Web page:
Saturday, June 13, 2009

Avoiding redundancy (3)

In two previous posts (1), (2), about avoiding redundancy, I showed and edited real-world examples of redundancy. I explained why and how you should avoid redundancy.

Today I received a vague, rambling letter from Jon Butler (photo), Dean of the Graduate School of Arts and Sciences at Yale University. Dean Butler's letter contains a lot of redundancies; here is one:

“...shrinking funding sources have called into question our ability to sustain the forward progress of the sciences and social sciences.” (Boldface added.)

By definition, progress is forward movement.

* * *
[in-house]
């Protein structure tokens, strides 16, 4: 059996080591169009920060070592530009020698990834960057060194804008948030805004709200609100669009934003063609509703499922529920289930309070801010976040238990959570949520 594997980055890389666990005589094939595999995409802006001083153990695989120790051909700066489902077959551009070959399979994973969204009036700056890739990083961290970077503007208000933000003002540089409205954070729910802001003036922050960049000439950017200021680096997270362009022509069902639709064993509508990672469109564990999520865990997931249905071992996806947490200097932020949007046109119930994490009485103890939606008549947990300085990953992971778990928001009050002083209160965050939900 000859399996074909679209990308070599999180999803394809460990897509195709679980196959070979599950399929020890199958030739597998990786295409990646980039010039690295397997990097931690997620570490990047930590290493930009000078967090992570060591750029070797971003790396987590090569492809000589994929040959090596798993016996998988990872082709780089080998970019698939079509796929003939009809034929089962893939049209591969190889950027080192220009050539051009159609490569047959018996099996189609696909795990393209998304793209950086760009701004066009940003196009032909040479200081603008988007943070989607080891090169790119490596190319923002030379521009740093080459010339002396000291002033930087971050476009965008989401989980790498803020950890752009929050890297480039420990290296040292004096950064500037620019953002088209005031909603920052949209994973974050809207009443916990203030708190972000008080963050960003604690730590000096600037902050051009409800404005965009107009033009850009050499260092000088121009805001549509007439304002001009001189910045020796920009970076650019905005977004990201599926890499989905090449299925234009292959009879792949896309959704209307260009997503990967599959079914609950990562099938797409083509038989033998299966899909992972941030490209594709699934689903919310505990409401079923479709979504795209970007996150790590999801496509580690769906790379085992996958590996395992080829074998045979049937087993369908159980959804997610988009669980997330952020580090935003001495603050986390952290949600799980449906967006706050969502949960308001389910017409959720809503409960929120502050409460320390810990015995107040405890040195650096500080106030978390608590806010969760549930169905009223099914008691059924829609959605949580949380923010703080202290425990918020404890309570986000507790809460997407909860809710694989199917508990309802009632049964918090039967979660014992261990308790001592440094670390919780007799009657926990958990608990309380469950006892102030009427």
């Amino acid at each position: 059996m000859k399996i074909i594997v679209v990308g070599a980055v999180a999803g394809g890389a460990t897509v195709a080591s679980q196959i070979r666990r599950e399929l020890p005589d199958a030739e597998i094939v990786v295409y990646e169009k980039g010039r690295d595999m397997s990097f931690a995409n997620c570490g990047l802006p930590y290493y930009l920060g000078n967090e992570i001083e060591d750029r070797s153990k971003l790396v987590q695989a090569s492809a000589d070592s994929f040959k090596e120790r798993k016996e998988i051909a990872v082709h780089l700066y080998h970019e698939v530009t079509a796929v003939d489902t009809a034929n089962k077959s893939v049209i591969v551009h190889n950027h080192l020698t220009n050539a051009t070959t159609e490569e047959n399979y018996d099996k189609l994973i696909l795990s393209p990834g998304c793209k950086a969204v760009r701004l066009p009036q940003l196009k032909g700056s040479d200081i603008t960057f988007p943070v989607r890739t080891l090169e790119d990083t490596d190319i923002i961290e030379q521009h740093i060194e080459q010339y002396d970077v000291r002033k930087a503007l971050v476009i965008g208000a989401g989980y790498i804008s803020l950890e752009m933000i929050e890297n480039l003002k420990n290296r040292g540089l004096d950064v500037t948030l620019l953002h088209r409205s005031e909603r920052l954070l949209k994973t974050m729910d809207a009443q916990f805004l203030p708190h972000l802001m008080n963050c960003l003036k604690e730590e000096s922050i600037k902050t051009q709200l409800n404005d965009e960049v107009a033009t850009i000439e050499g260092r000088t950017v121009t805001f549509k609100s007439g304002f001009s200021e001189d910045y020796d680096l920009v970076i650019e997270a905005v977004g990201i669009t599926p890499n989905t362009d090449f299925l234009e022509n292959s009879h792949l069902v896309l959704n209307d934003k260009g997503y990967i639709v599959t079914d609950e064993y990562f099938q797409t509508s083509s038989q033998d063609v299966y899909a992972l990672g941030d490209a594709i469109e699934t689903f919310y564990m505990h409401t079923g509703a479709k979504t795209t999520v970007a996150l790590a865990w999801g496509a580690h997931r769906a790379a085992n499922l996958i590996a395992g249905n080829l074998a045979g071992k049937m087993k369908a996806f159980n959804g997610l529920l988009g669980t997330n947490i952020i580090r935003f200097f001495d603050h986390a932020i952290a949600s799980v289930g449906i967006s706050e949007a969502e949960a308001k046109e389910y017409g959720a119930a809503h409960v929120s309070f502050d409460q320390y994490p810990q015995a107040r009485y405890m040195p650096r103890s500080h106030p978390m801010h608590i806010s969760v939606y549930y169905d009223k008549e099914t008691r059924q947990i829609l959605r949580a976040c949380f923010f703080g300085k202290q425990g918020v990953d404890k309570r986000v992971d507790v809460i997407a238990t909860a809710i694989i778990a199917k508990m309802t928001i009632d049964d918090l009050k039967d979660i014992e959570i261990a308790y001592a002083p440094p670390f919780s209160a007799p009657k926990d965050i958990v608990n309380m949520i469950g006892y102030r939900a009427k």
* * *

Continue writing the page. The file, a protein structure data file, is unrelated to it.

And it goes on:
The Takeaway: Remember, every redundancy impedes your reader. He has to stop for a few seconds and wonder, “Is this a redundancy? If not, why did the writer include this word?” The effect is cumulative; use enough redundancies and your copy will irritate all but the dullest readers. So, always try to avoid redundancy.

Avoiding redundancy (1)
Avoiding redundancy (2)

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